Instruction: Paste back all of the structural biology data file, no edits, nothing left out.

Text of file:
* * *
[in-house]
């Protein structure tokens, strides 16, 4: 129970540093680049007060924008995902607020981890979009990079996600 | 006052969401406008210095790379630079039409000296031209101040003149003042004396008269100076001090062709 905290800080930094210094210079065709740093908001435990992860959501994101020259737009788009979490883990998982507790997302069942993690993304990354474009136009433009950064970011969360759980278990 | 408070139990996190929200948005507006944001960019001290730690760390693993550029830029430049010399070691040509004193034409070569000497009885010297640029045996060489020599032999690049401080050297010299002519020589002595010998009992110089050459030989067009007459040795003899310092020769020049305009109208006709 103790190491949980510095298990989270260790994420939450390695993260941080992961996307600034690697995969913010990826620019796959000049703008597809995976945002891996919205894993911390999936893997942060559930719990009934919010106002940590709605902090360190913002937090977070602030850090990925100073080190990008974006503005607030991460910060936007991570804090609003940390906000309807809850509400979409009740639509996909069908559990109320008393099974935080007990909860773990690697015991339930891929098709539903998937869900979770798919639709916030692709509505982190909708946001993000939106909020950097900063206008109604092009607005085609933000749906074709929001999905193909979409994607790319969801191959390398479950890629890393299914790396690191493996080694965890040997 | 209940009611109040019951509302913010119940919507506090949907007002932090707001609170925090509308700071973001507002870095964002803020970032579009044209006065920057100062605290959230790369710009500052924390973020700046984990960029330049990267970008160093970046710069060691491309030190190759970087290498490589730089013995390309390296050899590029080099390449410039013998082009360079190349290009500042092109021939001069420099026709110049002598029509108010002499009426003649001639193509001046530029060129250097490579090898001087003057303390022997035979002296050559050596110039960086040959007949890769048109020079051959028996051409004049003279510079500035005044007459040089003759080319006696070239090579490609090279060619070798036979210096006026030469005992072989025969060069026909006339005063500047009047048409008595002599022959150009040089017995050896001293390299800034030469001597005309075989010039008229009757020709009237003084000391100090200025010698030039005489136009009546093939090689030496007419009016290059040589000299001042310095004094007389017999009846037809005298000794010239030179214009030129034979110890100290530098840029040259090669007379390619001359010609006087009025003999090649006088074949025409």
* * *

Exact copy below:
[in-house]
């Protein structure tokens, strides 16, 4: 129970540093680049007060924008995902607020981890979009990079996600 | 006052969401406008210095790379630079039409000296031209101040003149003042004396008269100076001090062709 905290800080930094210094210079065709740093908001435990992860959501994101020259737009788009979490883990998982507790997302069942993690993304990354474009136009433009950064970011969360759980278990 | 408070139990996190929200948005507006944001960019001290730690760390693993550029830029430049010399070691040509004193034409070569000497009885010297640029045996060489020599032999690049401080050297010299002519020589002595010998009992110089050459030989067009007459040795003899310092020769020049305009109208006709 103790190491949980510095298990989270260790994420939450390695993260941080992961996307600034690697995969913010990826620019796959000049703008597809995976945002891996919205894993911390999936893997942060559930719990009934919010106002940590709605902090360190913002937090977070602030850090990925100073080190990008974006503005607030991460910060936007991570804090609003940390906000309807809850509400979409009740639509996909069908559990109320008393099974935080007990909860773990690697015991339930891929098709539903998937869900979770798919639709916030692709509505982190909708946001993000939106909020950097900063206008109604092009607005085609933000749906074709929001999905193909979409994607790319969801191959390398479950890629890393299914790396690191493996080694965890040997 | 209940009611109040019951509302913010119940919507506090949907007002932090707001609170925090509308700071973001507002870095964002803020970032579009044209006065920057100062605290959230790369710009500052924390973020700046984990960029330049990267970008160093970046710069060691491309030190190759970087290498490589730089013995390309390296050899590029080099390449410039013998082009360079190349290009500042092109021939001069420099026709110049002598029509108010002499009426003649001639193509001046530029060129250097490579090898001087003057303390022997035979002296050559050596110039960086040959007949890769048109020079051959028996051409004049003279510079500035005044007459040089003759080319006696070239090579490609090279060619070798036979210096006026030469005992072989025969060069026909006339005063500047009047048409008595002599022959150009040089017995050896001293390299800034030469001597005309075989010039008229009757020709009237003084000391100090200025010698030039005489136009009546093939090689030496007419009016290059040589000299001042310095004094007389017999009846037809005298000794010239030179214009030129034979110890100290530098840029040259090669007379390619001359010609006087009025003999090649006088074949025409």